I am over models dressed like Indian women on runways while sticking out their tongues. I am over t-shirts that portray Native people as permissive of drug use and music videos that promote Native women as permissive of being oogled over while tied up to a wall. I am over policies that keep Native people from practicing their religion and keep Native people from tending to and being responsible for the land. I am over trying to find a benign/objective way to say slavery, genocide, holocaust, murder, massacre, slaughter, rape, abuse, violence, and pain because people don’t like to hear about the true California history. I am over the vanishing Indian. I am over the same old story that gets told, the one where we would rather be dead, the one where we were fading away, the one where we have bigger problems than history, the one where the past is the past. I am over that telling me to “get over it” asks me to pretend that these things are not still happening. I am over pretending that Native people aren’t still dealing with many issues that have their roots in genocide, especially in California. I am over erasing the past at the behest of people who would rather ignore it, then have to also accept and “get over it.”
I am over it. That’s why I won’t stop talking about it. That’s why I CAN talk about it. That’s why I have to talk about it. Ask yourself what it means to be “over it.” Because to me, this does not mean “never ever mention it” again. To me this means, now we can really talk about it. All of it. And we should.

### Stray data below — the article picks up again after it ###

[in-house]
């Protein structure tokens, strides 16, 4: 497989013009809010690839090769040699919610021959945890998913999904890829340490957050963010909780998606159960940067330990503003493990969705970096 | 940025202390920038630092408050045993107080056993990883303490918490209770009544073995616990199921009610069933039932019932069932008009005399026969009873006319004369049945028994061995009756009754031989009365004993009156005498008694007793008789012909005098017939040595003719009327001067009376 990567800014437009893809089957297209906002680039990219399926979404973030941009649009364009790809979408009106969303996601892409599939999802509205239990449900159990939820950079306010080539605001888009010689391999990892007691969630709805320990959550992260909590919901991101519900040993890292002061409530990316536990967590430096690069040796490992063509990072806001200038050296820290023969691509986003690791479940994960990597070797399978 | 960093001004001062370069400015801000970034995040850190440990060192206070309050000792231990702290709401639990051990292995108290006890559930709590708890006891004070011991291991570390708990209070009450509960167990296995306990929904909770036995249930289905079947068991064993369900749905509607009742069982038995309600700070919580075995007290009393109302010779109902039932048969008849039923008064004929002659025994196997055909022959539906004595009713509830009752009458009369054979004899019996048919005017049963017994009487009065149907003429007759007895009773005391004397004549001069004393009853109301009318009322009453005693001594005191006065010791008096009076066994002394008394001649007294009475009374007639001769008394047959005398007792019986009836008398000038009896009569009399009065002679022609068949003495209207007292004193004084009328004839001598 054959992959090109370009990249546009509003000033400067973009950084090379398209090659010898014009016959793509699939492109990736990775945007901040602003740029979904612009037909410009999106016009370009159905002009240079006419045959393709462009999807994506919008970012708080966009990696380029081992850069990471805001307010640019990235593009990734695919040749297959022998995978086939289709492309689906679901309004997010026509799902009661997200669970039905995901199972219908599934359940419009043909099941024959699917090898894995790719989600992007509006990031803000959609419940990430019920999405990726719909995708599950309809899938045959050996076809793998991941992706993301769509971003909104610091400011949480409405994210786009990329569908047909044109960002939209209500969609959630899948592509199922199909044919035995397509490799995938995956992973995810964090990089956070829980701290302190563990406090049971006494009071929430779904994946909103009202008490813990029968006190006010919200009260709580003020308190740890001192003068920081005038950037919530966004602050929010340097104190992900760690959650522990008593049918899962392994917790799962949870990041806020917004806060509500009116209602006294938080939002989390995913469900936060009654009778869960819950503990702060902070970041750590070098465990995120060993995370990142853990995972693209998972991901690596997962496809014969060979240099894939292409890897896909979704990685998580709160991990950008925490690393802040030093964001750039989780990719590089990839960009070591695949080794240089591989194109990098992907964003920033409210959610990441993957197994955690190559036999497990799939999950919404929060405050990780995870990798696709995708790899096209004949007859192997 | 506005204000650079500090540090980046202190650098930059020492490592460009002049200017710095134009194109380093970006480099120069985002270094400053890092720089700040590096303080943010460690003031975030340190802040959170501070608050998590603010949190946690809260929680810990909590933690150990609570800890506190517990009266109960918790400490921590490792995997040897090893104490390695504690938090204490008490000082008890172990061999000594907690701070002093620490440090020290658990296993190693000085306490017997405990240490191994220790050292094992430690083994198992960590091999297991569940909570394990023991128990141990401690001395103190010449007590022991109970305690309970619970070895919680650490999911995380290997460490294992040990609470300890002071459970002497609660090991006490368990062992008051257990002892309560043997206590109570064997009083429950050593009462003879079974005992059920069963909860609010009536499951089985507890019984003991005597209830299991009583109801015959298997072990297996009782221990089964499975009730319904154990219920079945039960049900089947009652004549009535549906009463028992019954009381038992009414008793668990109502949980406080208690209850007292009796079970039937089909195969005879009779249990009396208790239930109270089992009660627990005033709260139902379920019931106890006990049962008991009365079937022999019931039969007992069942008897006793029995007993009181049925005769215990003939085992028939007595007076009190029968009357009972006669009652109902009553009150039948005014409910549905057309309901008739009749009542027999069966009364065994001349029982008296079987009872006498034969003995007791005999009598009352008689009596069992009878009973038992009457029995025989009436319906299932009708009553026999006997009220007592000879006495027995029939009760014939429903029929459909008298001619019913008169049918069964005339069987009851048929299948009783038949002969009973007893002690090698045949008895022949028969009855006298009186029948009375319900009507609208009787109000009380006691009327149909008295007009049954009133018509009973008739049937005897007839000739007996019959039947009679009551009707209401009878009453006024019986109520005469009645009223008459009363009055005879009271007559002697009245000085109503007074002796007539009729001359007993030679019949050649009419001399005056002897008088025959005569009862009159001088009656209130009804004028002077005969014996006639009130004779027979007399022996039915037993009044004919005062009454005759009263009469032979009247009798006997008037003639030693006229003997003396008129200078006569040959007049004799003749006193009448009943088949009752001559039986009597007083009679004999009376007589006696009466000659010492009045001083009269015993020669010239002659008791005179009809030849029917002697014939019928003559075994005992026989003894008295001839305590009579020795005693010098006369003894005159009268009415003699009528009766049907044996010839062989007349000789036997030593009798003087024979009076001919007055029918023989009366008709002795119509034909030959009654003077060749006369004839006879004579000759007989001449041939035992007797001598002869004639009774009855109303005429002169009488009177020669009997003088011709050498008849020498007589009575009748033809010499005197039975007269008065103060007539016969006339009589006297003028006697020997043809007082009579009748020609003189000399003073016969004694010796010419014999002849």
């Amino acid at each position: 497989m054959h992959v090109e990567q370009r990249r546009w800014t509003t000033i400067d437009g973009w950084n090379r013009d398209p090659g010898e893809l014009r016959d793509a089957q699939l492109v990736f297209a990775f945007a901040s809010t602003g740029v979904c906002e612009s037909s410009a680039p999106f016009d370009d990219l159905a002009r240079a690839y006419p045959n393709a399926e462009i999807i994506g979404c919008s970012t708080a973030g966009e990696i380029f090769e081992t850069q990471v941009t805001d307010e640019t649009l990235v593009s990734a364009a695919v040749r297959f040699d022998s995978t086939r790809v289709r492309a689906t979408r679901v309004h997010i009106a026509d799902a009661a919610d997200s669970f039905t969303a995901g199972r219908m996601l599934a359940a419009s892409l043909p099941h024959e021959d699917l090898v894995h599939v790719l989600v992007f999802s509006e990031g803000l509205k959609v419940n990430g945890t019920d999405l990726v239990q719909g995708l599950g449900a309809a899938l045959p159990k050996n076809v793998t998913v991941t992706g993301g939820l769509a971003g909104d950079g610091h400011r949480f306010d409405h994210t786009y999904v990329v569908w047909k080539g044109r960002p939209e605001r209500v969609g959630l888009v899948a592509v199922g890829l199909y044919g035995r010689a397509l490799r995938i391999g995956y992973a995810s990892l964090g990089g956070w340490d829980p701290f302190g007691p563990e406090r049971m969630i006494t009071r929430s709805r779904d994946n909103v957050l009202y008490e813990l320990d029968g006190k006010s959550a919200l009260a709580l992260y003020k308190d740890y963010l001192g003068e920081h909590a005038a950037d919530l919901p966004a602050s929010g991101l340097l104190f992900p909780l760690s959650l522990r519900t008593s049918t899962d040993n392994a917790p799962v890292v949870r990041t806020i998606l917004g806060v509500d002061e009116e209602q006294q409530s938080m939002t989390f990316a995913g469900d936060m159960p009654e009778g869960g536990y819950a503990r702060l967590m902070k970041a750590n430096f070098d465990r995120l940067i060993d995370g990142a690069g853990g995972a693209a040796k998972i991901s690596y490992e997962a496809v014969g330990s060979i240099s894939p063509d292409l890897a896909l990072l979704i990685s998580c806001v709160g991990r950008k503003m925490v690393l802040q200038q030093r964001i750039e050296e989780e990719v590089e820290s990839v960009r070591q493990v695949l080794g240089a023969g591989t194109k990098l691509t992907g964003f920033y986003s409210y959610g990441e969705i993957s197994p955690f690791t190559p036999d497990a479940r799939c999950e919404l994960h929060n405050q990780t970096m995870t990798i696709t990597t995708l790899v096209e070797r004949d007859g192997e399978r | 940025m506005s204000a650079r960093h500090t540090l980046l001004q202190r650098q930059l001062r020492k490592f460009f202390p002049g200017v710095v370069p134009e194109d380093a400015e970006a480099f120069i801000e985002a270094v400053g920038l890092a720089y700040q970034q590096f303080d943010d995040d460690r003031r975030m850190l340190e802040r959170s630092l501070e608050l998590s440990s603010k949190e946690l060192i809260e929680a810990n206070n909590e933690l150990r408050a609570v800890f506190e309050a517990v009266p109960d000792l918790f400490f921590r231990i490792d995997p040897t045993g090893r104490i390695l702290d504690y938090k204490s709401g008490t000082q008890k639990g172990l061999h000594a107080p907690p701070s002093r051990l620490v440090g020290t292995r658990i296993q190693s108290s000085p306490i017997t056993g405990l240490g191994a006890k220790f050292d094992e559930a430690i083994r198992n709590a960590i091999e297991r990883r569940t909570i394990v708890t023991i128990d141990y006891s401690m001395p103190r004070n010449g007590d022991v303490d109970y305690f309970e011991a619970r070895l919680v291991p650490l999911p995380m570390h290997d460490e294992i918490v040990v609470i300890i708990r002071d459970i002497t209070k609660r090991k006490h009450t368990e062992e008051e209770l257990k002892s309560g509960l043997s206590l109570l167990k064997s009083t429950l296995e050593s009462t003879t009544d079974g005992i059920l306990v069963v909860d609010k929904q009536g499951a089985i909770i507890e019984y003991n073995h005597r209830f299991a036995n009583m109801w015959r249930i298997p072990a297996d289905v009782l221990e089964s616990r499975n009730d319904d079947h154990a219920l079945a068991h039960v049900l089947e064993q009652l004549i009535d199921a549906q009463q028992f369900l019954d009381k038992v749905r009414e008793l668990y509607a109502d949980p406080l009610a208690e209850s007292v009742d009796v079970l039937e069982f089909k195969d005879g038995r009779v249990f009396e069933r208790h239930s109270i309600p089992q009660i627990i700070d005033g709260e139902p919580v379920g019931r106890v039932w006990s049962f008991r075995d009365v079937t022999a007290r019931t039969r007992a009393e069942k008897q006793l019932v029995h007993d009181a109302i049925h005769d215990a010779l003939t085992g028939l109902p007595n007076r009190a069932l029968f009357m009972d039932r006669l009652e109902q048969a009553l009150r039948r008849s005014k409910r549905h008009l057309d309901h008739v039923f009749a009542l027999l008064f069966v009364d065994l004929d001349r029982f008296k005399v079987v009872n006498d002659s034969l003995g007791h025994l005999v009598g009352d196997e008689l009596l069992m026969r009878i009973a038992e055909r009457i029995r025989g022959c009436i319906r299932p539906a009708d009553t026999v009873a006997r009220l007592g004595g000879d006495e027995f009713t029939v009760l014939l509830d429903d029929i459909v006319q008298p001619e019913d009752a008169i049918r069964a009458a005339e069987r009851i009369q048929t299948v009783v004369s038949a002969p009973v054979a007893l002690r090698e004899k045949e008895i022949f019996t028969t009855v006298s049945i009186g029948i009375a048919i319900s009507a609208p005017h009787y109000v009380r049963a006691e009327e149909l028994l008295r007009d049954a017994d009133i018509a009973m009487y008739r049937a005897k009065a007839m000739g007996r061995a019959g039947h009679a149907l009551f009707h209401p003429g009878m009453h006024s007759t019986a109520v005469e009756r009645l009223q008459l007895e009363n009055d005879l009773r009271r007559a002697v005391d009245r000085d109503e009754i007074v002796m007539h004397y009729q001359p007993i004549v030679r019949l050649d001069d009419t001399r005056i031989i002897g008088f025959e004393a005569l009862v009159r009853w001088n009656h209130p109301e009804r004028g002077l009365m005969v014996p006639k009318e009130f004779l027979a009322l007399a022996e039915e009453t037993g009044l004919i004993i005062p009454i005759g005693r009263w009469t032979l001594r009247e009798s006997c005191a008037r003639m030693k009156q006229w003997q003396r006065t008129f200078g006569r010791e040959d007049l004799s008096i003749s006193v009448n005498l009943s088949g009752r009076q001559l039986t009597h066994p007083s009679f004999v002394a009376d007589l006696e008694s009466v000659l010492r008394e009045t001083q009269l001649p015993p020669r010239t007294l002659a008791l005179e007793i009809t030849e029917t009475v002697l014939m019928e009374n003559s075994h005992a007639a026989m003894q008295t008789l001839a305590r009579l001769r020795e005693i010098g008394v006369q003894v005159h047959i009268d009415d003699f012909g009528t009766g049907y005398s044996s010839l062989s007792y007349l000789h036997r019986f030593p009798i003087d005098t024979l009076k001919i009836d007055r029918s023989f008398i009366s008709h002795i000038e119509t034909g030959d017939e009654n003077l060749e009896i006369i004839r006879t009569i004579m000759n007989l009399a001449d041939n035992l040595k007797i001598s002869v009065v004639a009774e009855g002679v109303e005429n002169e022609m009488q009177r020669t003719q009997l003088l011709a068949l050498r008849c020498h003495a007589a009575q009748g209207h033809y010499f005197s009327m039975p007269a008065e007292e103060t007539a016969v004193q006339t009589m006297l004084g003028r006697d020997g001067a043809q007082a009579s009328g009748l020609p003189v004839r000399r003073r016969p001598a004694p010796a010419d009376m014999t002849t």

When we stop talking, when we stop remembering, when we stop honoring that past, we become ignorant of how that past is the present, is the future. We cannot be complicit in erasing the past by “getting over it.” In these words, when we speak to our survival, we are sending strength to those who fought, bled, died, and refused to “get over” what was happening to them. We also refuse to accept that it can, should, or will happen to us. We stand up. We fight.
We owe it to them to continue to fight just as hard as they did. Our ancestors will feel it “back then” like we feel it now. They will know “back then” that we are here because we didn’t just “get over it.”
They must have known of us, their future. They must have thought of us, their grandchildren, great-grandchildren, and great-great grandchildren. Some Native people say they think of Seven Generations when they do things. When our ancestors were sitting together, talking, trying to figure out how to survive this “end of the world” they must have said to each other “Do you think we can come back from this?”
And they must have thought about the future generations (like us). Perhaps they saw in the fire a group of us laughing together, perhaps they dreamed about us, singing together, dancing together and they knew the answer.
“Yes, we will.”
Now it is up to us to help our next seven generations to remember. We can all “get over it,” but we will never forget.
Cutcha Risling Baldy is a PhD Candidate in Native American Studies at the University of California-Davis. She is also a writer, mother, and fan of The Good Wife and Scandal, who likes to go for long walks on long piers.